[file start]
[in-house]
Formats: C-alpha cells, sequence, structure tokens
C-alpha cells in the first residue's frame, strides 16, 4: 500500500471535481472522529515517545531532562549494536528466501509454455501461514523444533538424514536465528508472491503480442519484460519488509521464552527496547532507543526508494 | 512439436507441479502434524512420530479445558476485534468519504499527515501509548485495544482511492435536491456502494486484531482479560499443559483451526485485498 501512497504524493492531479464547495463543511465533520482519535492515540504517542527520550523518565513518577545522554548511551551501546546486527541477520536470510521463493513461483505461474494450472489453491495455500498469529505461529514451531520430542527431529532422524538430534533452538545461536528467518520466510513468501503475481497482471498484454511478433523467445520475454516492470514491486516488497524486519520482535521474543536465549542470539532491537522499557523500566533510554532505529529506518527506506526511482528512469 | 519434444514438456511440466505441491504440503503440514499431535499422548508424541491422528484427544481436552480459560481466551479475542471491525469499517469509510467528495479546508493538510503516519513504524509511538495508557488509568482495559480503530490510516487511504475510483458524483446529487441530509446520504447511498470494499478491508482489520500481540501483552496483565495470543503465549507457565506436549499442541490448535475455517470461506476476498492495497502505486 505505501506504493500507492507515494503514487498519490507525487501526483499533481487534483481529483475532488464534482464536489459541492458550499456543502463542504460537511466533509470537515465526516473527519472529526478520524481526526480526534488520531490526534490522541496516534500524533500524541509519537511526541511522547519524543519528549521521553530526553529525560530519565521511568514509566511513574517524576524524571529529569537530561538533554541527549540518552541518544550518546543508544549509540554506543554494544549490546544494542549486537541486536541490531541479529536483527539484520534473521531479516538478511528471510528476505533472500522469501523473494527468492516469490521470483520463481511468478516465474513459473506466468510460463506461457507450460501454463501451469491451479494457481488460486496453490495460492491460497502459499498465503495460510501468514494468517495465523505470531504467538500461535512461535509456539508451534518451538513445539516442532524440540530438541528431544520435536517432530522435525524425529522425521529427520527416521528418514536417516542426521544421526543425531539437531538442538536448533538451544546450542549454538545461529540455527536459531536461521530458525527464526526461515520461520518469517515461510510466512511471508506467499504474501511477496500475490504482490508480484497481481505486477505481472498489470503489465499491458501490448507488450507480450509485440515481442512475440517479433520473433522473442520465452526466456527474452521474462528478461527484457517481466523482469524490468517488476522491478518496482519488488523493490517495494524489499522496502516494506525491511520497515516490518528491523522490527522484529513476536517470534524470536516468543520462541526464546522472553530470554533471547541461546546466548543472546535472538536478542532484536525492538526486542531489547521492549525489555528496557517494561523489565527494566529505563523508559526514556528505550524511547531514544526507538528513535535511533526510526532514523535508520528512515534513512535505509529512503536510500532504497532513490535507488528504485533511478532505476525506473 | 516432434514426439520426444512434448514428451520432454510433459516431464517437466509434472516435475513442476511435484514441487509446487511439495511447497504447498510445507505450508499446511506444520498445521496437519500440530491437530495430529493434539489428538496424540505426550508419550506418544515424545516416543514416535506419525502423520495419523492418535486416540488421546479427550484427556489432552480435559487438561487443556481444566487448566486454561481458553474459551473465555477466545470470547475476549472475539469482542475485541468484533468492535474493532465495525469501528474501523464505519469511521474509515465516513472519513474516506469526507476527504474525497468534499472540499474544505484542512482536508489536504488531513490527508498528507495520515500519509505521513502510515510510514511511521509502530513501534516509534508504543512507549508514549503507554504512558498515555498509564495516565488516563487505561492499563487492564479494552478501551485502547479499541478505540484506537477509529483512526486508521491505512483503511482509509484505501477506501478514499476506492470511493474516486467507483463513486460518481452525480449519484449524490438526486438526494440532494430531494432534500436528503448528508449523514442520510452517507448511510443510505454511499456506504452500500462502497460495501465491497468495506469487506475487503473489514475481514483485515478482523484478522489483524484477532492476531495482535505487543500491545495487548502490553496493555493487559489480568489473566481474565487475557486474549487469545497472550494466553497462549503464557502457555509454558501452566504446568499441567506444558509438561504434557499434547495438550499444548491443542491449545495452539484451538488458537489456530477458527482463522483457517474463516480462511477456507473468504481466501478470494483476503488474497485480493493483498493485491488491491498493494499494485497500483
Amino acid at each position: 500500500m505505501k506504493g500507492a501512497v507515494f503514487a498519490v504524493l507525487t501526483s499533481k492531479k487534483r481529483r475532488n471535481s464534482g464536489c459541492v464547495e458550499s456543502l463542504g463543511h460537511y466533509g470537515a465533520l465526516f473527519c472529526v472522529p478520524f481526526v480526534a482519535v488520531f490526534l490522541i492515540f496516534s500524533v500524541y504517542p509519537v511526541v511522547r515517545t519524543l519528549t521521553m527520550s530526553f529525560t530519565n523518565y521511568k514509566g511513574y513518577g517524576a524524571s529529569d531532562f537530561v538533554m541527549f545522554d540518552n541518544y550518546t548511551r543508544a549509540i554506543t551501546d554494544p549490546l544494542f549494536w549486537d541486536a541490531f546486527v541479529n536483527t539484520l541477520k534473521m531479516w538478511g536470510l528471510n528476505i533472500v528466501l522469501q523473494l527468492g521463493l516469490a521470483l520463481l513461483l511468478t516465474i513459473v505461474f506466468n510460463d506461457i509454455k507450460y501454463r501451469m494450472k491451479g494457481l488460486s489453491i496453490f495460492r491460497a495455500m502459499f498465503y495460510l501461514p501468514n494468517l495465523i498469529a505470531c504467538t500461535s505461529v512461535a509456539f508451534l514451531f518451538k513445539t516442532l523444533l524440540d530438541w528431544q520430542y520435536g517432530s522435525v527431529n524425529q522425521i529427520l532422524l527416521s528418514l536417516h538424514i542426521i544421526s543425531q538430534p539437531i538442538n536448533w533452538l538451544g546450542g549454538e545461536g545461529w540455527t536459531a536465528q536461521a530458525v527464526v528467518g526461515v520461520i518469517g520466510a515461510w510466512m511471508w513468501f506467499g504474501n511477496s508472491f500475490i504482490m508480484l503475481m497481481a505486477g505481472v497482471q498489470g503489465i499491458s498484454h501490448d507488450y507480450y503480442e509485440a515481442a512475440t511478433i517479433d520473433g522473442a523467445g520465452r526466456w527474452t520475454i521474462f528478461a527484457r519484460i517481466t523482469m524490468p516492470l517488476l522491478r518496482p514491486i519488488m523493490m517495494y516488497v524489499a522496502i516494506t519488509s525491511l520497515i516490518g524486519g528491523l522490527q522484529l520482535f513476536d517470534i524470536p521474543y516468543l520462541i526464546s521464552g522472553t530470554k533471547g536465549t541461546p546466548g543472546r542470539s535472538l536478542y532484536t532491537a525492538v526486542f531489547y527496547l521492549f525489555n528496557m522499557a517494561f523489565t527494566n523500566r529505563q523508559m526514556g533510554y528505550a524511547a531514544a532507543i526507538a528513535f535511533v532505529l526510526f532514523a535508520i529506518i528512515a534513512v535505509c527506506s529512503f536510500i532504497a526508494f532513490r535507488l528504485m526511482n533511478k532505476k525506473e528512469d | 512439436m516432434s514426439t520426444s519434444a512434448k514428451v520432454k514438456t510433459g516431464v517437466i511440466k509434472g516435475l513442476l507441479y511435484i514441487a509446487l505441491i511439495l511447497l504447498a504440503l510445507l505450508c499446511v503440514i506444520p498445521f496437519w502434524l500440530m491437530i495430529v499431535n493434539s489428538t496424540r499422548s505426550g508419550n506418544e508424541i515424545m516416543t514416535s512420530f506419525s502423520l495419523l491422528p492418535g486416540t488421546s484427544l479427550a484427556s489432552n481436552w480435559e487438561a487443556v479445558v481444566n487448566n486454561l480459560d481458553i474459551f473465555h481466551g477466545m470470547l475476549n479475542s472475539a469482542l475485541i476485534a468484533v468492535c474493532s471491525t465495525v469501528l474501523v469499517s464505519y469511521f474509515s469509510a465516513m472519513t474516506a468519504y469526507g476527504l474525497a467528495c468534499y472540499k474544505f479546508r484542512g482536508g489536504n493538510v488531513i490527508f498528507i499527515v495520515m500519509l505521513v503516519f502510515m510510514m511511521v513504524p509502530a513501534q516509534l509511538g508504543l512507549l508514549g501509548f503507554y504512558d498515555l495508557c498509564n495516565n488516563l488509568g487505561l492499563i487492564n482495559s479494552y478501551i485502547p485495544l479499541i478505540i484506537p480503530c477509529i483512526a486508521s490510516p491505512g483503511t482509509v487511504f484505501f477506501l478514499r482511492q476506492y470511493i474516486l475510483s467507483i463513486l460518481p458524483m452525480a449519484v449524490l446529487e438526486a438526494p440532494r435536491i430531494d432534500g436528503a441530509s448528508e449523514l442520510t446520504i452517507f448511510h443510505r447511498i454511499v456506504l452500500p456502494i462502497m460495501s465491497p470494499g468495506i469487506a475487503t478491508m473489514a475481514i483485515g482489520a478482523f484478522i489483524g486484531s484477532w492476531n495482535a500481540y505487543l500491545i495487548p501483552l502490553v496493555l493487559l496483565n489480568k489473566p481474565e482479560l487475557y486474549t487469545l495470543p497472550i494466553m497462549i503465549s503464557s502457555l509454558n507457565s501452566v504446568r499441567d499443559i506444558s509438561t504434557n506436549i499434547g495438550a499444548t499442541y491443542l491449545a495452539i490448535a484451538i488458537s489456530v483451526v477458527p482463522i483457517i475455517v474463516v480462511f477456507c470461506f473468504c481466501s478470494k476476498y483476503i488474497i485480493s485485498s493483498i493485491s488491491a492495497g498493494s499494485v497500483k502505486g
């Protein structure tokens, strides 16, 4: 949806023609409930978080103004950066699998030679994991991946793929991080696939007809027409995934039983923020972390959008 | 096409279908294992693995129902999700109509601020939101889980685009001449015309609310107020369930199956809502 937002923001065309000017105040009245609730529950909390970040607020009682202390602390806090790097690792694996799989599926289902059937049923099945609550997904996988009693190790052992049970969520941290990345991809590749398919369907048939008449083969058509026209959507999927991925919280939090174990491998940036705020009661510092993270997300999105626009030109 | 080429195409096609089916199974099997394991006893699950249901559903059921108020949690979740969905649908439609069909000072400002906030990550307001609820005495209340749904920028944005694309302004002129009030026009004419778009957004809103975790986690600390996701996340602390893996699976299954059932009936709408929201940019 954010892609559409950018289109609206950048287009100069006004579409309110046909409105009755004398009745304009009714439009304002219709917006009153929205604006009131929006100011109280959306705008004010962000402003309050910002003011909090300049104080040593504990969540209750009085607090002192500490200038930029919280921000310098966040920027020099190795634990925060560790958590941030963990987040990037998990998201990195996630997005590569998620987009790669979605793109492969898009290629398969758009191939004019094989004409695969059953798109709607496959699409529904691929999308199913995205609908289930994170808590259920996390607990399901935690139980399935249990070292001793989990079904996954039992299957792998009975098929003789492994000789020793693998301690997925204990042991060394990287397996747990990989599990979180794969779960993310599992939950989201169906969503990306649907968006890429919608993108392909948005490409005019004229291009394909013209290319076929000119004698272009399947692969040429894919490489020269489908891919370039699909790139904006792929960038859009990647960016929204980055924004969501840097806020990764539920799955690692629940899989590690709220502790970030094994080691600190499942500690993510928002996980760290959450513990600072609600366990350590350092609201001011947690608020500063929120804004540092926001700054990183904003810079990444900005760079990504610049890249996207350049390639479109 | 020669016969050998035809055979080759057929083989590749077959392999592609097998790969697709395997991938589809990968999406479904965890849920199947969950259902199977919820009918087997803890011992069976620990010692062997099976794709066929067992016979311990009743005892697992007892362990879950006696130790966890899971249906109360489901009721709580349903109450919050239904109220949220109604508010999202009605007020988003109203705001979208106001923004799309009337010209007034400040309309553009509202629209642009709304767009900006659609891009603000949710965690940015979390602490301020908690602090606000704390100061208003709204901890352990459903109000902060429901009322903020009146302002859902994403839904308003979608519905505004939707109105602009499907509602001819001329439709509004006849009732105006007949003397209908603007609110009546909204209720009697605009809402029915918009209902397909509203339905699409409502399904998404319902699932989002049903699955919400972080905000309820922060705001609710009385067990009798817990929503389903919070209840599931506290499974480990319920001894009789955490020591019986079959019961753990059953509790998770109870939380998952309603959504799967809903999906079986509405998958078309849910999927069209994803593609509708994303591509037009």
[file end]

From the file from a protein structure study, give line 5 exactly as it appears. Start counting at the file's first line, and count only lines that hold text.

């Protein structure tokens, strides 16, 4: 949806023609409930978080103004950066699998030679994991991946793929991080696939007809027409995934039983923020972390959008 | 096409279908294992693995129902999700109509601020939101889980685009001449015309609310107020369930199956809502 937002923001065309000017105040009245609730529950909390970040607020009682202390602390806090790097690792694996799989599926289902059937049923099945609550997904996988009693190790052992049970969520941290990345991809590749398919369907048939008449083969058509026209959507999927991925919280939090174990491998940036705020009661510092993270997300999105626009030109 | 080429195409096609089916199974099997394991006893699950249901559903059921108020949690979740969905649908439609069909000072400002906030990550307001609820005495209340749904920028944005694309302004002129009030026009004419778009957004809103975790986690600390996701996340602390893996699976299954059932009936709408929201940019 954010892609559409950018289109609206950048287009100069006004579409309110046909409105009755004398009745304009009714439009304002219709917006009153929205604006009131929006100011109280959306705008004010962000402003309050910002003011909090300049104080040593504990969540209750009085607090002192500490200038930029919280921000310098966040920027020099190795634990925060560790958590941030963990987040990037998990998201990195996630997005590569998620987009790669979605793109492969898009290629398969758009191939004019094989004409695969059953798109709607496959699409529904691929999308199913995205609908289930994170808590259920996390607990399901935690139980399935249990070292001793989990079904996954039992299957792998009975098929003789492994000789020793693998301690997925204990042991060394990287397996747990990989599990979180794969779960993310599992939950989201169906969503990306649907968006890429919608993108392909948005490409005019004229291009394909013209290319076929000119004698272009399947692969040429894919490489020269489908891919370039699909790139904006792929960038859009990647960016929204980055924004969501840097806020990764539920799955690692629940899989590690709220502790970030094994080691600190499942500690993510928002996980760290959450513990600072609600366990350590350092609201001011947690608020500063929120804004540092926001700054990183904003810079990444900005760079990504610049890249996207350049390639479109 | 020669016969050998035809055979080759057929083989590749077959392999592609097998790969697709395997991938589809990968999406479904965890849920199947969950259902199977919820009918087997803890011992069976620990010692062997099976794709066929067992016979311990009743005892697992007892362990879950006696130790966890899971249906109360489901009721709580349903109450919050239904109220949220109604508010999202009605007020988003109203705001979208106001923004799309009337010209007034400040309309553009509202629209642009709304767009900006659609891009603000949710965690940015979390602490301020908690602090606000704390100061208003709204901890352990459903109000902060429901009322903020009146302002859902994403839904308003979608519905505004939707109105602009499907509602001819001329439709509004006849009732105006007949003397209908603007609110009546909204209720009697605009809402029915918009209902397909509203339905699409409502399904998404319902699932989002049903699955919400972080905000309820922060705001609710009385067990009798817990929503389903919070209840599931506290499974480990319920001894009789955490020591019986079959019961753990059953509790998770109870939380998952309603959504799967809903999906079986509405998958078309849910999927069209994803593609509708994303591509037009």